If I were a traditional bicycle company, I wouldn't be too worried. I wonder what kind of person is compelled to buy a BMW bike- maybe the same kind of person who's compelled to drive past me a little too closely while I try to bike uphill to work.
According to BMW, the idea behind the bikes is “creating outstanding-looking bikes that are associated with BMW cars by their dynamic lines and exceptional performance”. In other words, they want you to feel as if you've bought a BMW motor.
Meanwhile, other car companies are signing up to the bike market, hoping you're going to feel a bit like you've bought one of their vehicles, instead.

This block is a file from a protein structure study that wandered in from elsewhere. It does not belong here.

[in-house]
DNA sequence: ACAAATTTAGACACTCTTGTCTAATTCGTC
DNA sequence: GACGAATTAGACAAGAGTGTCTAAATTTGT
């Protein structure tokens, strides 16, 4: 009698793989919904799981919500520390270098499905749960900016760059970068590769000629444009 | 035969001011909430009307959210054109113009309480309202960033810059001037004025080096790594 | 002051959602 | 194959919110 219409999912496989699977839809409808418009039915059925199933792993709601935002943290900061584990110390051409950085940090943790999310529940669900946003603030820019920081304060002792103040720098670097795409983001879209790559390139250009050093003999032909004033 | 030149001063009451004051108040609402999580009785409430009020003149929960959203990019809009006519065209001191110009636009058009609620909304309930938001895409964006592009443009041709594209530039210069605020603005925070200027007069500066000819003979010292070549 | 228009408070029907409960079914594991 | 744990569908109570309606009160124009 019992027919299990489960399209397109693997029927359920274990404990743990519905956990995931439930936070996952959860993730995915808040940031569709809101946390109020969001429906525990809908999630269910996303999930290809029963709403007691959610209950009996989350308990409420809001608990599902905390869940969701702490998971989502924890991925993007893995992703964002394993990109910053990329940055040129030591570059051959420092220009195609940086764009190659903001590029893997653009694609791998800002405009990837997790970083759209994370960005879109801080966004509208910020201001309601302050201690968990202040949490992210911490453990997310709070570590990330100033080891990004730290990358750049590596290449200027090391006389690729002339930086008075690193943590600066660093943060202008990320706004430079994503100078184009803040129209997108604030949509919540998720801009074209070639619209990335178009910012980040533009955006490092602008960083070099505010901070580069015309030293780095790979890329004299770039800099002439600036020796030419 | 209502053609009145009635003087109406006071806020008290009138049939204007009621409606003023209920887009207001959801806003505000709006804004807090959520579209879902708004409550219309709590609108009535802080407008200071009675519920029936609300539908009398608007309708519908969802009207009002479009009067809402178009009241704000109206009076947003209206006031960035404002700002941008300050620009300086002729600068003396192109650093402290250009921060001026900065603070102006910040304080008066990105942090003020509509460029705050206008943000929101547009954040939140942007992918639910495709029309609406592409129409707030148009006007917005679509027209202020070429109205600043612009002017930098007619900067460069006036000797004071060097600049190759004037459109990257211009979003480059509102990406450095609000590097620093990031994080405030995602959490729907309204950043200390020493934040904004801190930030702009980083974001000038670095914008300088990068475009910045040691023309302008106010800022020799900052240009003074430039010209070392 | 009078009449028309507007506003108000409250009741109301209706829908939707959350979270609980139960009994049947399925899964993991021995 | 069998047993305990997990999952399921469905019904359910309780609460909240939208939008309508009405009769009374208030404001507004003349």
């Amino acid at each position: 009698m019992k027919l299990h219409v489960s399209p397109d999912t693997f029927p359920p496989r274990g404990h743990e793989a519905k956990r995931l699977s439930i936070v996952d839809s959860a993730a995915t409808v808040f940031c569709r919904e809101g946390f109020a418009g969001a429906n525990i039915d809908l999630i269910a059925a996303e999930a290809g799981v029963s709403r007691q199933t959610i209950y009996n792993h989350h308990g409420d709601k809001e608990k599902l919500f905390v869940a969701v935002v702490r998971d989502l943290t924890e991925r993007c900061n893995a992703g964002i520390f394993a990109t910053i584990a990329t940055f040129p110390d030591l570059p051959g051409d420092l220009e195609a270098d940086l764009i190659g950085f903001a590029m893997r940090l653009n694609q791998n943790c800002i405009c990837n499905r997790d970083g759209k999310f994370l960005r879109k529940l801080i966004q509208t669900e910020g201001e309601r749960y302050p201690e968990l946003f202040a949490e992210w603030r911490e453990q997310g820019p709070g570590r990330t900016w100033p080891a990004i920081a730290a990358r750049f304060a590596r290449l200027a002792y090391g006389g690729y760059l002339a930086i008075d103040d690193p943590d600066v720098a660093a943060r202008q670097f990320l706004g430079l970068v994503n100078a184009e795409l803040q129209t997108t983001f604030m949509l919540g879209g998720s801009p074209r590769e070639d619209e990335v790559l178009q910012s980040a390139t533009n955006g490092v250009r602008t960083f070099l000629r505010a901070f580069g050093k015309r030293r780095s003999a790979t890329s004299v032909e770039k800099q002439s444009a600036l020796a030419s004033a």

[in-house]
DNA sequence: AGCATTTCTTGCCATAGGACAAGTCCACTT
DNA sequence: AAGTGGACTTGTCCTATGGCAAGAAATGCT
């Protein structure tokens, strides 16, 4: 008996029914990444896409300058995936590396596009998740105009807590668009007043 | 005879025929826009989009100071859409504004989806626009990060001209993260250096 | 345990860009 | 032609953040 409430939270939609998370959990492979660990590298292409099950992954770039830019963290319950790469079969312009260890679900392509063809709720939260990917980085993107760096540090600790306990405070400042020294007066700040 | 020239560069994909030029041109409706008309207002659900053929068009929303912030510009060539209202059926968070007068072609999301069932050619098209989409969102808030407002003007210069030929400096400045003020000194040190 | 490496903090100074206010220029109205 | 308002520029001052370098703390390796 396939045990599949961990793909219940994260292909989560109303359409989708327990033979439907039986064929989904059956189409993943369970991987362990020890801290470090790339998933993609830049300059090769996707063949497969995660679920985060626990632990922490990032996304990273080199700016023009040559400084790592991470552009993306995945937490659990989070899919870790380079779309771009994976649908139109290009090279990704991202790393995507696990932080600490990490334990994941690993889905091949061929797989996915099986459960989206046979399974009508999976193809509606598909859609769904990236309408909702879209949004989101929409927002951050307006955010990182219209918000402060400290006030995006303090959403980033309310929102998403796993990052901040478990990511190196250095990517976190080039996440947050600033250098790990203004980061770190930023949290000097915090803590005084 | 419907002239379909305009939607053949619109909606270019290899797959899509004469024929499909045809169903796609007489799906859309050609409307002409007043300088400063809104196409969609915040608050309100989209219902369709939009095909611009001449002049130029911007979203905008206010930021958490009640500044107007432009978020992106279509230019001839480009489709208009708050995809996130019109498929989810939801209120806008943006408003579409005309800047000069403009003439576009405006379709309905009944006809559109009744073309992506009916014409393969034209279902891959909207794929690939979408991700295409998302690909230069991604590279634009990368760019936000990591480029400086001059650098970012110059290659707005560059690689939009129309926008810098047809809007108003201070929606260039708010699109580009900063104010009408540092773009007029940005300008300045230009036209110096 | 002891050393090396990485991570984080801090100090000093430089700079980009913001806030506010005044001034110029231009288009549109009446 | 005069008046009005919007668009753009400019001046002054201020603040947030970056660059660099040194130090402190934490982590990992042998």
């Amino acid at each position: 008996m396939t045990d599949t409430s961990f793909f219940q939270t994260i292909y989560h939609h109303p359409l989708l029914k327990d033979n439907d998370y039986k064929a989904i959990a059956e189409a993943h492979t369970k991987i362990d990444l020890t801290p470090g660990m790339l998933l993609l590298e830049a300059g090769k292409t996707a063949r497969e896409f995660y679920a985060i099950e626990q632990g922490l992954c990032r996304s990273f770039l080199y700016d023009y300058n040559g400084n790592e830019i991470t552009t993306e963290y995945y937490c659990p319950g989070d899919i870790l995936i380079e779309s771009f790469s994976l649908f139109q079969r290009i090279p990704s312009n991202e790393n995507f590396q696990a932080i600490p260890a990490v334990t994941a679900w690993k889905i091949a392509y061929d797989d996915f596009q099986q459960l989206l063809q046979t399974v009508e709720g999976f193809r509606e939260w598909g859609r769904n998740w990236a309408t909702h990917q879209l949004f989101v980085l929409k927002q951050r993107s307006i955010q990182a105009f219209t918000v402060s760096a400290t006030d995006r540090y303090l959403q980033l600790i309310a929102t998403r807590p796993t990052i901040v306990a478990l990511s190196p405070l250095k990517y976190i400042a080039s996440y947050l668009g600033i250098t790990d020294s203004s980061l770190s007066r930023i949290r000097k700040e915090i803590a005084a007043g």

Last year, Cooper started developing bicycles for the first time. Best known for its racing cars of the Fifties and Sixties, and, of course, for the Mini Cooper, it released its first range of two-wheelers into shops in April.
Now Cooper has expanded the range from four to seven models (including the first women's specific model) each named after one of Cooper's grand prix wins. The new bikes will be available in time for Christmas (from £595-£895).
Oh, and to answer the question of what a GM bike would look like, here's the Denali.